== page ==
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bespoke_hardwood_stairs_devon_joinery.jp

 

All of your stairs are beautiful, but I absolutely LOVE this set!

 

 

At 9.4" run, what is the rise?

You know, I actually haven't measured and I'm not there right now. However, one of the things I love about this house is that the stairs are much shallower than normal, making it MUCH easier to get up/down them with the chronic injuries I have.

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No worries about a 3' tread out of 2x material, as long as there are no large knots.  I have some "temporary" stairs in my house with such treads that have been there since 1980, and I've seen a lot more than those.   I glanced through Architectural Graphic Standards, but didn't see the right chart.  There probably is one in there.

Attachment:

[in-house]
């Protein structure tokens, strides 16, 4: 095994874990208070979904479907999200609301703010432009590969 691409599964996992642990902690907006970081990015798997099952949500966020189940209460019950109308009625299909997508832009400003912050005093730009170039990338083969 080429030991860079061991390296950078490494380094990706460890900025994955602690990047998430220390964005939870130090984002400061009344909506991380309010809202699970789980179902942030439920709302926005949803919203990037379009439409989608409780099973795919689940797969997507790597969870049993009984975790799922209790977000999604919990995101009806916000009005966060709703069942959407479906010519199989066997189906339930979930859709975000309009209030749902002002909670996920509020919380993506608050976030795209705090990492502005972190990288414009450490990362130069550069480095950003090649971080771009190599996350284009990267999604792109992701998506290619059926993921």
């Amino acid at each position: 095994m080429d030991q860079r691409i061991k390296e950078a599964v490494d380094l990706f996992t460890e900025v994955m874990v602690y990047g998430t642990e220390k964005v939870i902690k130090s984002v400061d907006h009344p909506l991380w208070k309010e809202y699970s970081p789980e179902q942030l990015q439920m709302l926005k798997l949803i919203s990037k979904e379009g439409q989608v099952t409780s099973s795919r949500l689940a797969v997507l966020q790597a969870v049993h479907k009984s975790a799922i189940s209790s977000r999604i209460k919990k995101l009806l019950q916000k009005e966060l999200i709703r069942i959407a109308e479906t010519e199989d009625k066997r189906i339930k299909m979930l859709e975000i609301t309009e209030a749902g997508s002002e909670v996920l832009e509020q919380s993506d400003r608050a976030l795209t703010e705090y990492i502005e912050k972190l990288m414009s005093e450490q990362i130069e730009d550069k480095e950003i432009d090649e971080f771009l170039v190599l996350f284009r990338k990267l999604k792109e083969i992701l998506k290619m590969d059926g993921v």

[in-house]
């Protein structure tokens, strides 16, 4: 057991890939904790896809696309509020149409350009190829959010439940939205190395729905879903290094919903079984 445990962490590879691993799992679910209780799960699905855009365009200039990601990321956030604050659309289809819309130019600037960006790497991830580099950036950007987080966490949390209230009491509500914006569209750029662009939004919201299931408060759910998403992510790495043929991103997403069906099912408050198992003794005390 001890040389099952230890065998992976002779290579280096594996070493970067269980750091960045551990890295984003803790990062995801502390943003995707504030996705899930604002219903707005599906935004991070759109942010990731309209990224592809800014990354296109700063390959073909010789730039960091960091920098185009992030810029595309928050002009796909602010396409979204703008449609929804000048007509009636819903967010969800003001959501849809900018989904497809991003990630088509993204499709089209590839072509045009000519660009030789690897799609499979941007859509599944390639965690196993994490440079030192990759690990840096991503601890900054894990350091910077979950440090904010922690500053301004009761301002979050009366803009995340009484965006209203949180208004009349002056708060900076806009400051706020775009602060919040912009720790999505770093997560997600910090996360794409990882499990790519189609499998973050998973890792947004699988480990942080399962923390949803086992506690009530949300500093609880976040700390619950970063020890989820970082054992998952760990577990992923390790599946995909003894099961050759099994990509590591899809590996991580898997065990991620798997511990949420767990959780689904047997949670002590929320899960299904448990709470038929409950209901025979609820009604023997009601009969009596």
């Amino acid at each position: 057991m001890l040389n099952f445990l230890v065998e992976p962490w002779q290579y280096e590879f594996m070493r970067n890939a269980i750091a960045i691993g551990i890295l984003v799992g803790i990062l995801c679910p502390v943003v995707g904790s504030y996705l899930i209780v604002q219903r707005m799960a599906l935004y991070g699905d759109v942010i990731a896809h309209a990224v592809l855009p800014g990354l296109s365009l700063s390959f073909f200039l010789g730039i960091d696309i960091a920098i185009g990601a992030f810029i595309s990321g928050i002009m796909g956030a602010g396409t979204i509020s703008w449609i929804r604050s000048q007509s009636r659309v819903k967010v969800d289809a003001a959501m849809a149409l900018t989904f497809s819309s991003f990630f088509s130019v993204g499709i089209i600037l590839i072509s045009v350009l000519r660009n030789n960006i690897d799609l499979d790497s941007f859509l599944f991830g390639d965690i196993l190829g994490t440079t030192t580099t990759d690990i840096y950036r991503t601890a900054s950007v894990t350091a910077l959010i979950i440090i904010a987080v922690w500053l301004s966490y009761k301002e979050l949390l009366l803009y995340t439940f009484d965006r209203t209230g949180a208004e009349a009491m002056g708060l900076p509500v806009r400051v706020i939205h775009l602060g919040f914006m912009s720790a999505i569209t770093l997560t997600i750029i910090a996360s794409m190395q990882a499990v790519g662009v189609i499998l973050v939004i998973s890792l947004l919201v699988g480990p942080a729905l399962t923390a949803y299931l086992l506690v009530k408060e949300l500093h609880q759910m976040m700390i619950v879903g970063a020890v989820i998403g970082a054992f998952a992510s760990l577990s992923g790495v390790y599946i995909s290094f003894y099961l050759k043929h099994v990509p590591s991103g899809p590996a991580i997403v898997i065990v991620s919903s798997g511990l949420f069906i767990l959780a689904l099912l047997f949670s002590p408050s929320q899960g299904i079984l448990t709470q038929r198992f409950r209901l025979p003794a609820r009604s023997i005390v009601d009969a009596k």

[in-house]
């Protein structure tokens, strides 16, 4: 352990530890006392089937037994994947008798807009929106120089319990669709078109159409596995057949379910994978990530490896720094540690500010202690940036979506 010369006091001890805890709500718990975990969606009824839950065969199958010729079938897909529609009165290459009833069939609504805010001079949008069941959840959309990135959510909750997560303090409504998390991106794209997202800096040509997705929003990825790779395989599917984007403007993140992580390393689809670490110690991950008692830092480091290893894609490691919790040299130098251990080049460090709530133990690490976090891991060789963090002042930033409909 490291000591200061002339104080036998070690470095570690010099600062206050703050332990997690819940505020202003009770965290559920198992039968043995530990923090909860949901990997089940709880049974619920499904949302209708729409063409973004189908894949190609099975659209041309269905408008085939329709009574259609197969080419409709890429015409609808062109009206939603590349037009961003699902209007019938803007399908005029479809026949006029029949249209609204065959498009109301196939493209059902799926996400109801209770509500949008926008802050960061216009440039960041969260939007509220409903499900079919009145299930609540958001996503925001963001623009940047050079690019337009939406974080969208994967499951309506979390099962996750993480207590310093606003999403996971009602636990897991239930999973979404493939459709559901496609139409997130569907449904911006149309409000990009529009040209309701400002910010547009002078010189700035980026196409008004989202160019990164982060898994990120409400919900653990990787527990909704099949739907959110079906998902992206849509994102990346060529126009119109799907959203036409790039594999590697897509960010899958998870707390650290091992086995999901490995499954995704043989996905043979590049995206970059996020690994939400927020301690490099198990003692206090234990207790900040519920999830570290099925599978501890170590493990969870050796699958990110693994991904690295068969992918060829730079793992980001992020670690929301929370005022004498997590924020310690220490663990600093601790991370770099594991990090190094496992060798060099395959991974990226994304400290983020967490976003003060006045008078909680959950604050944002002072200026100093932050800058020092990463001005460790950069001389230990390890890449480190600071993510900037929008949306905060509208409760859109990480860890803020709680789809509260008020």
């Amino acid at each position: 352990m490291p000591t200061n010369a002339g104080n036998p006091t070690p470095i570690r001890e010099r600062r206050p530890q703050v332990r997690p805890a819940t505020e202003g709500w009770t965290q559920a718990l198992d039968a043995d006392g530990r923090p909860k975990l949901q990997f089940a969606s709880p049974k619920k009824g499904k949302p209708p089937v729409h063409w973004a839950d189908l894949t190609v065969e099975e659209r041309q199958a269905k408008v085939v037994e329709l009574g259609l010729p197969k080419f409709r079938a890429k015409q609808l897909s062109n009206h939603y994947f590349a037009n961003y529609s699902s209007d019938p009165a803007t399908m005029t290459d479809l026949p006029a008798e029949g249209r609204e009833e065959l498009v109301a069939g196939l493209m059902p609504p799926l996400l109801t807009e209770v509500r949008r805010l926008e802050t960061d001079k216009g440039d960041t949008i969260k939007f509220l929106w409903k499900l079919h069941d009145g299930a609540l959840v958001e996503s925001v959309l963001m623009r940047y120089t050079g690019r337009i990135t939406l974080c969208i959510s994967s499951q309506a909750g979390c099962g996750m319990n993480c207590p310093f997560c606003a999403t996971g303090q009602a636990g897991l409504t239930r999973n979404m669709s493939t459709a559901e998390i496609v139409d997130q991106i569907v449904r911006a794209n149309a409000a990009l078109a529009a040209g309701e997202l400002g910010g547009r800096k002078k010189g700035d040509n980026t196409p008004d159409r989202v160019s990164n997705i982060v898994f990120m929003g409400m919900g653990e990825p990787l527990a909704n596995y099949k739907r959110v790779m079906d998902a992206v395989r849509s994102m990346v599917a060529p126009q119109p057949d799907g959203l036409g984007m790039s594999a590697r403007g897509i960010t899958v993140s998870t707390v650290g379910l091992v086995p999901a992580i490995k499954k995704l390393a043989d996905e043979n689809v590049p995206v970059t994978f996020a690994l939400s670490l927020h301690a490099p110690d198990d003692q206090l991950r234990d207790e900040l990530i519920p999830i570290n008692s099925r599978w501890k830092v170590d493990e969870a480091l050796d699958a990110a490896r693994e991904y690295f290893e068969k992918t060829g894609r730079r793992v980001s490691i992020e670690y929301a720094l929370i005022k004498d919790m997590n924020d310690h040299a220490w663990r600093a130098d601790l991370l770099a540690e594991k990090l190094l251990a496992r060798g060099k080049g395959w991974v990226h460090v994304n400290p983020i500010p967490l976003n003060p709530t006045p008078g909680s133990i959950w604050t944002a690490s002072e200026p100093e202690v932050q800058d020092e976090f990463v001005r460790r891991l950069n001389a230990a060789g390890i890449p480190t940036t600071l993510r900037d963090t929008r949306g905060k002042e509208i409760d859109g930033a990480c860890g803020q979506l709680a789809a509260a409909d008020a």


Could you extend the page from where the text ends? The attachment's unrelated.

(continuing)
At 9.4" run, what is the rise?

 

Graham,   Are those housed stringers in the second picture? 

 

Hi Tom, yes housed. The most common way to make stairs this side of the pond. I have a copy of "Building Stairs" from Taunton showing your side of the pond. I was surprised just how different the approaches were.

 

Thanks Williaty, like many images of "my" work I am only part of the picture. I personally did not make these but my firm G S Haydon & Son did.

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I'm with those who particularly like the first (curved) set of stairs.  I think those would look especially cool with a single laminated riser in the center with the treads looking balanced to either side.  All three are really nice but there's something about a curve ...

 

I've only ever built a few sets of stairs.  One was a set of basement steps that I rebuilt.  The originals were too wide with only risers on either edge.  All the treads were split from being stressed and I fixed by adding a new center riser and new treads.  The other couple sets of steps I did were both poured concrete garden steps.